Text: Marcella van Alpen & Claire Lessiau Photographs: Marcella van Alpen & Claire Lessiau
As I am passing by the train station of Chiang Mai, I recall the 1937 photograph I was looking at a bit earlier. It has not changed much, but the samlors – or bicycle taxis, often referred to as trishaws in China – with their proud drivers awaiting travellers to take them into town are long gone. Tuk-tuks have taken over, hassling tourists. In the streets of Chiang Mai, the samlors are hardly anywhere to be seen, and I feel even more privileged to be seated in one of the last few to take in the atmospheric “Rose of the North”.
Text: Claire Lessiau Photographs: Claire Lessiau & Marcella van Alphen
Rather close to Finland, the Baltic States have adapted the Finnish sauna culture and turned it into a pampering spa experience, adding hammams, pools and Jacuzzis to the traditional wooden cabin of its northern neighbour.
Text: Claire Lessiau Photographs: Claire Lessiau & Marcella van Alphen
The Finnish sauna culture is definitely one of the reasons why the Finns regularly rank first in the yearly polls about the happiest people on the planet. Cleansing and relaxing, saunas are very anchored in the Finnish daily life, and have been exported and modified all over the world. Join us on a trip through Finland in order to dig deeper into authentic Finnish saunas, a 9,000-year-old tradition that has been recognized as a UNESCO’s Intangible Cultural Heritage, and experience some of the best saunas of Finland out of the 3 million of them (for 5.5 million inhabitants!).
Text: Claire Lessiau Photographs: Marcella van Alphen
It looks so easy. It is just a small circle in a corner. But at that moment when my brush reaches a sort of inflexion point and its hairs suddenly switch side, it all goes wrong and I break the regular contour. There is no room for a single mistake though: the porous material absorbs the paint and I cannot correct my lines. My only option is to somewhat transform it into another motif, which, given my drawing skills is not really an option either!
Text: Claire Lessiau Photographs: Marcella van Alphen & Claire Lessiau
The history of Antwerp’s diamond industry starts in the fifteenth century, when rough diamonds arriving from India were brought first to the city of Bruges and then to Antwerp, where they were polished and set in jewellery for nobility and the city’s rich traders.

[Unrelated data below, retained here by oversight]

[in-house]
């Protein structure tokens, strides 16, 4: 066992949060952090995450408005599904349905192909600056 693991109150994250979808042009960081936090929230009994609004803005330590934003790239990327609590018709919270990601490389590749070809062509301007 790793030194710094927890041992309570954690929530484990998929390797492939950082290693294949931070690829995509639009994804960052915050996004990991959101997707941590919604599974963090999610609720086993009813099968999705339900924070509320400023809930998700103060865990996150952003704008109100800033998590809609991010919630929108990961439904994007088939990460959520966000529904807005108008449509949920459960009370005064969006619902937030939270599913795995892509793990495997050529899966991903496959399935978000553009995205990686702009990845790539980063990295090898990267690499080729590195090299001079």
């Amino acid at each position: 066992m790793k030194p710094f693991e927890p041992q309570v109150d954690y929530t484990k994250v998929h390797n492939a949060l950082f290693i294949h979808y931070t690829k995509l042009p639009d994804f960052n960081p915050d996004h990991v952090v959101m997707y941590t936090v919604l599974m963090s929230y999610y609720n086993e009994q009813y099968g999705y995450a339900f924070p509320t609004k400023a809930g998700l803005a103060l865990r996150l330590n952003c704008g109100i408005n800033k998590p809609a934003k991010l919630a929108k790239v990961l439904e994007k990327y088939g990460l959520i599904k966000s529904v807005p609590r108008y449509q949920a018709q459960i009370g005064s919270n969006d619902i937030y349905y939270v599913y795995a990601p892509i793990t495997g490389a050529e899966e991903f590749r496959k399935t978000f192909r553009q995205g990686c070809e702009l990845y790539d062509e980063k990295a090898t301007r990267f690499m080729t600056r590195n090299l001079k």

Text & photographs: Marcella van Alphen & Claire Lessiau
In Cinque Terre, five tiny colourful villages cling to rocky spurs that plunge into the turquoise Ligurian Sea. This rugged landscape has been softened for centuries by hardworking winemakers who painstakingly carved and maintained terraces into the cliff faces to cultivate them. Most terraces were planted with vines. A few areas were devoted to olive trees, citruses and Keep travelling!
Bo-Kaap is a historic and small residential area of Cape Town built mostly between 1760 and 1840 that became home to many Muslims and freed slaves. Today with its brightly painted houses, it is one of the most instagrammable districts of Cape Town and a must-visit, also to taste its flavourful Cape Malay cuisine! Keep travelling!
The freshly painted bright pink, green, yellow, and orange houses, lined up along the hilly cobble-stoned street contrast greatly with the deep blue South African sky. Signal Hill towers Bo-Kaap while the unmistakable shape of Table Mountain sets the background of this post-card perfect scenery. A filming crew Keep travelling!
Many traditional villages in Oman got abandoned to build modern houses close by: mud houses were getting too small, needed too much maintenance and above all could not beat modern life! Thanks to tourism, some of these old villages are rehabilitated such as the charming Misfat al-Abriyeen famous for its ancient irrigation system or falaj.
“Al Hamra” it says on the dusty road sign along the way towards the majestic Jebel Shams in the Western Hajar Mountains of Oman. In a last-minute decision I turn the wheel of our rental car and notice a large date plantation irrigated by a traditional falaj. I park the car and we cautiously venture in the desolated streets lined by ruined mud houses to explore the old village. Keep travelling!